The not so Good Samaritan

So I did it.
I’ve always looked down on the religious guys that keep going when they see a guy in need on the street, because they are too busy. What self righteous doinks they are!
But now I’m quite certain I am one of them.
It was the other day. I was on the subway on my way to my communal contemplation group. We meet once a month on Sunday afternoons and spend almost the entire hour in silence listening to what God may be saying to us individually and as a group. It was my turn to lead a thought that day and so I was in a rush. Plus, the subway was down on part of the route so I had to get on a weird shuttle bus which isn’t easy in a wheelchair. So I was going to be late.
Then I got in the subway finally and there was a guy not wearing a mask. I felt my righteous indignation rising and I was almost about to say something to him. But then he leaned over to the guy across the hall from him and started talking to him. It turns out he was a crack addict and he could sense that the guy across from him was an addict as well. And sure enough he was right. So they chatted and I was eavesdropping and the guy I was getting annoyed at said he was six days clean and was new to the city and was feeling very lonely. He was on the verge of relapsing so that he could be with his one and only friend crack cocaine.
The guy from across the hall from him had to leave. And then I started talking to him saying what i used to do for a living. When he said that I wasn’t judging him, we started to have a good chat. My stop was the next one but I really wanted to talk more with him. But I was also late.  So I wished him luck, told him I would pray for him, and then I left…

I think back on that encounter all the time. In the moment I was panicking, because I was going to be late. But really, if I were thinking at all, I should have  kept going with him and talked longer. Or I could have invited him to get off at my stop and buy him a coffee or something. But instead I just gave him some trite words and left. I left him all alone.

Later that night as I was going through my day in my mind I finally began to realize what an idiot I was. I was that religious man that kept on going when there was a person in need right in front of me. I was that guy that cared more about the prayer time that I was going to than I did about a man who was clearly pleading for some kind of listening ear. I was that guy that cared more about my reputation of being on time then I did about someone who was bleeding all over the subway.
I don’t quite know what to do with that feeling. I guess two things come to mind;
The first is that I will no longer be all high and mighty judgemental towards the religious men who walked on by the guy who was bleeding and beaten up in the parable of the good Samaritan. I can just as easily be either of those guys. The guy I was talking to was metaphorically bleeding all over the subway.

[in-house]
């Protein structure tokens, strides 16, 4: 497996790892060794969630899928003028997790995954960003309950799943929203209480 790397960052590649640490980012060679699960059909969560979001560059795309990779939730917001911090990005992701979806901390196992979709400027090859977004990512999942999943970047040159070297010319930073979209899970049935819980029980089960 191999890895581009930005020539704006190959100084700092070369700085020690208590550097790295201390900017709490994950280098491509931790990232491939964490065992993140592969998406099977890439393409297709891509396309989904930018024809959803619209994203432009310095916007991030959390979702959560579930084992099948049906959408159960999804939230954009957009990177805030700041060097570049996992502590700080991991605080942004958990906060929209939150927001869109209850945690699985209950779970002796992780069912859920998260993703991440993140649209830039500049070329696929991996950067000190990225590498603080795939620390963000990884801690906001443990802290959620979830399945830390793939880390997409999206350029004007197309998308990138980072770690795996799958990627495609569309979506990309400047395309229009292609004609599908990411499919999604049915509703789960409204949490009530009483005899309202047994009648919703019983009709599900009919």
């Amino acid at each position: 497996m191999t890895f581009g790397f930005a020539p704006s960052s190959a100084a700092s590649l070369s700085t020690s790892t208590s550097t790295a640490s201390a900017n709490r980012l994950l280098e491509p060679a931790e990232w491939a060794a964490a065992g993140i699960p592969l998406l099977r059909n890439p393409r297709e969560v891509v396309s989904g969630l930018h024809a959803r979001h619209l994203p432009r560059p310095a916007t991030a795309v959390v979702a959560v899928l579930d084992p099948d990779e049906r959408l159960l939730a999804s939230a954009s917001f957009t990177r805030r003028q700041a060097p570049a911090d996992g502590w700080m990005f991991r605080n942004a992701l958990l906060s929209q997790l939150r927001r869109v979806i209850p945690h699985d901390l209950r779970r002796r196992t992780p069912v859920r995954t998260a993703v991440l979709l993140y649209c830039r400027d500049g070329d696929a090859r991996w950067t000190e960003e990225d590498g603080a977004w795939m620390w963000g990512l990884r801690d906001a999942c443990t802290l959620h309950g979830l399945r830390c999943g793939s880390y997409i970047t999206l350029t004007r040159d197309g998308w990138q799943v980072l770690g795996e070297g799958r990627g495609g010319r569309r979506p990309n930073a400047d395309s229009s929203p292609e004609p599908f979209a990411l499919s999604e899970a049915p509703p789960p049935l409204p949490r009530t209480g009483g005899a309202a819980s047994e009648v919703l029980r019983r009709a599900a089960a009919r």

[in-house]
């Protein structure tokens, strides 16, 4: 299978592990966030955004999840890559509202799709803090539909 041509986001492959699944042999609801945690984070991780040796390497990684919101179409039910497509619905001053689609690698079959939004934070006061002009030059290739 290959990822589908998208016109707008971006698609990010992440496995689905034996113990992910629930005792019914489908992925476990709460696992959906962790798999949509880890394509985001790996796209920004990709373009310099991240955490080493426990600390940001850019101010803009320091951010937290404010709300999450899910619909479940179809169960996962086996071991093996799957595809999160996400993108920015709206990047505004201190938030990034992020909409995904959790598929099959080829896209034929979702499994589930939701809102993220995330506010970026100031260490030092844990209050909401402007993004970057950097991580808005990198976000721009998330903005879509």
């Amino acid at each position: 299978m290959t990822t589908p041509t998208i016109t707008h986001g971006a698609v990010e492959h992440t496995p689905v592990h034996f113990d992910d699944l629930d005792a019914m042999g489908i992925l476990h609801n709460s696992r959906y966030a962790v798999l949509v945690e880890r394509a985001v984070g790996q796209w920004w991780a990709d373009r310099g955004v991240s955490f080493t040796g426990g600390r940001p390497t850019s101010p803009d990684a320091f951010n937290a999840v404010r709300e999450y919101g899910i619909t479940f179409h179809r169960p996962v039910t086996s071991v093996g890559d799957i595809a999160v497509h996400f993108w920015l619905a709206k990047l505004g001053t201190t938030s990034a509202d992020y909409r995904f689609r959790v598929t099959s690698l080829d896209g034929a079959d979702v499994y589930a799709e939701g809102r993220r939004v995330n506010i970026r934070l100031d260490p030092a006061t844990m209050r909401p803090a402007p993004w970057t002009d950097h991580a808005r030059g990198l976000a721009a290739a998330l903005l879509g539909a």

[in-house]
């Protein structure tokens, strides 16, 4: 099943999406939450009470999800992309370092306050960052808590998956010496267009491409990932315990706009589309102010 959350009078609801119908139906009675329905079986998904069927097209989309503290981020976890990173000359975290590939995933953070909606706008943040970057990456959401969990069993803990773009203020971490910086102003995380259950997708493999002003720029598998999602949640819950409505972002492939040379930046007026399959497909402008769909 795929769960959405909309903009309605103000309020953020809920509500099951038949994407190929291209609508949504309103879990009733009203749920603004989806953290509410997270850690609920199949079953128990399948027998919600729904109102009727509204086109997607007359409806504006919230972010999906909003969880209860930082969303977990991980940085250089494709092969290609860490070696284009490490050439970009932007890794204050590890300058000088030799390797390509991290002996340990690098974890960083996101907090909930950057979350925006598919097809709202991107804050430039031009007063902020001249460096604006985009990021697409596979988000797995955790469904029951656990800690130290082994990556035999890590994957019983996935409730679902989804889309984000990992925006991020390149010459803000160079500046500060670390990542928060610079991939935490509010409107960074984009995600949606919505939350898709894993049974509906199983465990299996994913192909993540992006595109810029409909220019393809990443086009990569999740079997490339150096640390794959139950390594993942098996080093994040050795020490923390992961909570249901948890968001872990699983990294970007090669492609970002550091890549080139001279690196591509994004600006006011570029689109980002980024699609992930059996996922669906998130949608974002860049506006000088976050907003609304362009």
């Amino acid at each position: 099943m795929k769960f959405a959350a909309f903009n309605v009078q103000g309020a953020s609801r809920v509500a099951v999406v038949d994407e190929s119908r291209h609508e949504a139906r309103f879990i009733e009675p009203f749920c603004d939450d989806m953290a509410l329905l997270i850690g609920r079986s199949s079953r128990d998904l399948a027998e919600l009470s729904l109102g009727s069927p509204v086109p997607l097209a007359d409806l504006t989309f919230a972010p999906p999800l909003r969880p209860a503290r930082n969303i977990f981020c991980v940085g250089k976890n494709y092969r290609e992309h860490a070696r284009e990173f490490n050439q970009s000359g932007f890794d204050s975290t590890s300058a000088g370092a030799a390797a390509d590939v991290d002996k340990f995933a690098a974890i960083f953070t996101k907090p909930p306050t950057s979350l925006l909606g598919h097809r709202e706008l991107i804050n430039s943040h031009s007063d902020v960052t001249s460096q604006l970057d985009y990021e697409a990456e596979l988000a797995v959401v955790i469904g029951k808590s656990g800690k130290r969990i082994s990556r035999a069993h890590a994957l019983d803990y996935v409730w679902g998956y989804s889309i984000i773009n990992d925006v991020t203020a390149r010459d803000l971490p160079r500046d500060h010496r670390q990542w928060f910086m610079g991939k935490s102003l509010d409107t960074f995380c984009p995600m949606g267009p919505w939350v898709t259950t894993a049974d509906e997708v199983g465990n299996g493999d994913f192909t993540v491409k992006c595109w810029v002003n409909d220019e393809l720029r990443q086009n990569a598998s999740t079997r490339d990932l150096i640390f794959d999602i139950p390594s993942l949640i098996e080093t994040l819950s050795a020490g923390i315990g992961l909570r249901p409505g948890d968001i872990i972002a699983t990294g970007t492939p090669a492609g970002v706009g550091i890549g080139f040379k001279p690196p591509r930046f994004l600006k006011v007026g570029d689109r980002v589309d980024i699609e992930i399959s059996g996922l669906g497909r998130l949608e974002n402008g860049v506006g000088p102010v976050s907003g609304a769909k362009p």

The second is that I will try and be more mindful of what is most important. Yes I really did want to see my friends who are a part of my little contemplation group. We have had to meet via zoom for so long and I was excited to see people in real life. So yes I am giving myself a little bit of a break on this one to be sure. But really, I still think that spending time with this guy who was crying out for help was the more important choice to make if I were thinking straight.
So from now on, I hope though I suspect I will blow it at times, I will pay more attention  to my surroundings and try and weigh out what is most important. My friends would totally understand of course. They’re really good people.

But if they didn’t, Que sera sera I guess

4 thoughts on “The not so Good Samaritan”

  1. Don’t beat yourself up too much. You stopped. You listened. Walked a part of his journey. He was changed. You are changed. That is often enough. Remember it is the small things that stay with us and change us.

  2. thanks for this Dion. I feel more and more like those religious guys all the time (busy days, bible studies and services to plan and attend). I need to not lose sight of what really matters when confronted with suffering and pain

  3. thanks for this Dion. I feel more and more like those religious guys all the time (busy days, bible studies and services to plan and attend). I need to not lose sight of what really matters when confronted with suffering and pain

    1. Hollister,
      I’m so very sorry that I dropped this. I loved hearing from you. Thank you for these words. I hope all is well with you

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